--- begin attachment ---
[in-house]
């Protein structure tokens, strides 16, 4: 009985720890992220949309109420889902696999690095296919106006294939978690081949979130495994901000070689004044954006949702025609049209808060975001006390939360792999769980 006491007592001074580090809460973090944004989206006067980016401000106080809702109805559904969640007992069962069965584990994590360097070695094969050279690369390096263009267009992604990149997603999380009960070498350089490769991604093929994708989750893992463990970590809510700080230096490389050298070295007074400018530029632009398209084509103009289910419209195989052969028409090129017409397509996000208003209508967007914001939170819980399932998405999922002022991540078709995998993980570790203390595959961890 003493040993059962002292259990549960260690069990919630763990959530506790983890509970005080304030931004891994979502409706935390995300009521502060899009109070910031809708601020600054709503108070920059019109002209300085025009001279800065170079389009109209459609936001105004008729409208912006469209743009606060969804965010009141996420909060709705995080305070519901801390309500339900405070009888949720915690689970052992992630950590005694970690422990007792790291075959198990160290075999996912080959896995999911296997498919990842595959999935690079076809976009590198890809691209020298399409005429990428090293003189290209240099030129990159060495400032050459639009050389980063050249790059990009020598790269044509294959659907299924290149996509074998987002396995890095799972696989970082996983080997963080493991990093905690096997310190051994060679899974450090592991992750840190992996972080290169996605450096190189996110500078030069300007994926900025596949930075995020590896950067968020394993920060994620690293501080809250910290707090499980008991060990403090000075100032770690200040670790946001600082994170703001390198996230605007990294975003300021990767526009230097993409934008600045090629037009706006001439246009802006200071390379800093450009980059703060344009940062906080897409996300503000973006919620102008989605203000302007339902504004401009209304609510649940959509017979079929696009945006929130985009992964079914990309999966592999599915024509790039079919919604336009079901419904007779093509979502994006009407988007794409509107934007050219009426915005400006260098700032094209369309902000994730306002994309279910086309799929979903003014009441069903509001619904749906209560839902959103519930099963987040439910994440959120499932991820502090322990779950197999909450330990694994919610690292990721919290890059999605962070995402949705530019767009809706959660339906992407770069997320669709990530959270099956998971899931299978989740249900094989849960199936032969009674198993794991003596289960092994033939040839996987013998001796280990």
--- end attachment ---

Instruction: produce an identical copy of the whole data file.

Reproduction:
[in-house]
């Protein structure tokens, strides 16, 4: 009985720890992220949309109420889902696999690095296919106006294939978690081949979130495994901000070689004044954006949702025609049209808060975001006390939360792999769980 006491007592001074580090809460973090944004989206006067980016401000106080809702109805559904969640007992069962069965584990994590360097070695094969050279690369390096263009267009992604990149997603999380009960070498350089490769991604093929994708989750893992463990970590809510700080230096490389050298070295007074400018530029632009398209084509103009289910419209195989052969028409090129017409397509996000208003209508967007914001939170819980399932998405999922002022991540078709995998993980570790203390595959961890 003493040993059962002292259990549960260690069990919630763990959530506790983890509970005080304030931004891994979502409706935390995300009521502060899009109070910031809708601020600054709503108070920059019109002209300085025009001279800065170079389009109209459609936001105004008729409208912006469209743009606060969804965010009141996420909060709705995080305070519901801390309500339900405070009888949720915690689970052992992630950590005694970690422990007792790291075959198990160290075999996912080959896995999911296997498919990842595959999935690079076809976009590198890809691209020298399409005429990428090293003189290209240099030129990159060495400032050459639009050389980063050249790059990009020598790269044509294959659907299924290149996509074998987002396995890095799972696989970082996983080997963080493991990093905690096997310190051994060679899974450090592991992750840190992996972080290169996605450096190189996110500078030069300007994926900025596949930075995020590896950067968020394993920060994620690293501080809250910290707090499980008991060990403090000075100032770690200040670790946001600082994170703001390198996230605007990294975003300021990767526009230097993409934008600045090629037009706006001439246009802006200071390379800093450009980059703060344009940062906080897409996300503000973006919620102008989605203000302007339902504004401009209304609510649940959509017979079929696009945006929130985009992964079914990309999966592999599915024509790039079919919604336009079901419904007779093509979502994006009407988007794409509107934007050219009426915005400006260098700032094209369309902000994730306002994309279910086309799929979903003014009441069903509001619904749906209560839902959103519930099963987040439910994440959120499932991820502090322990779950197999909450330990694994919610690292990721919290890059999605962070995402949705530019767009809706959660339906992407770069997320669709990530959270099956998971899931299978989740249900094989849960199936032969009674198993794991003596289960092994033939040839996987013998001796280990």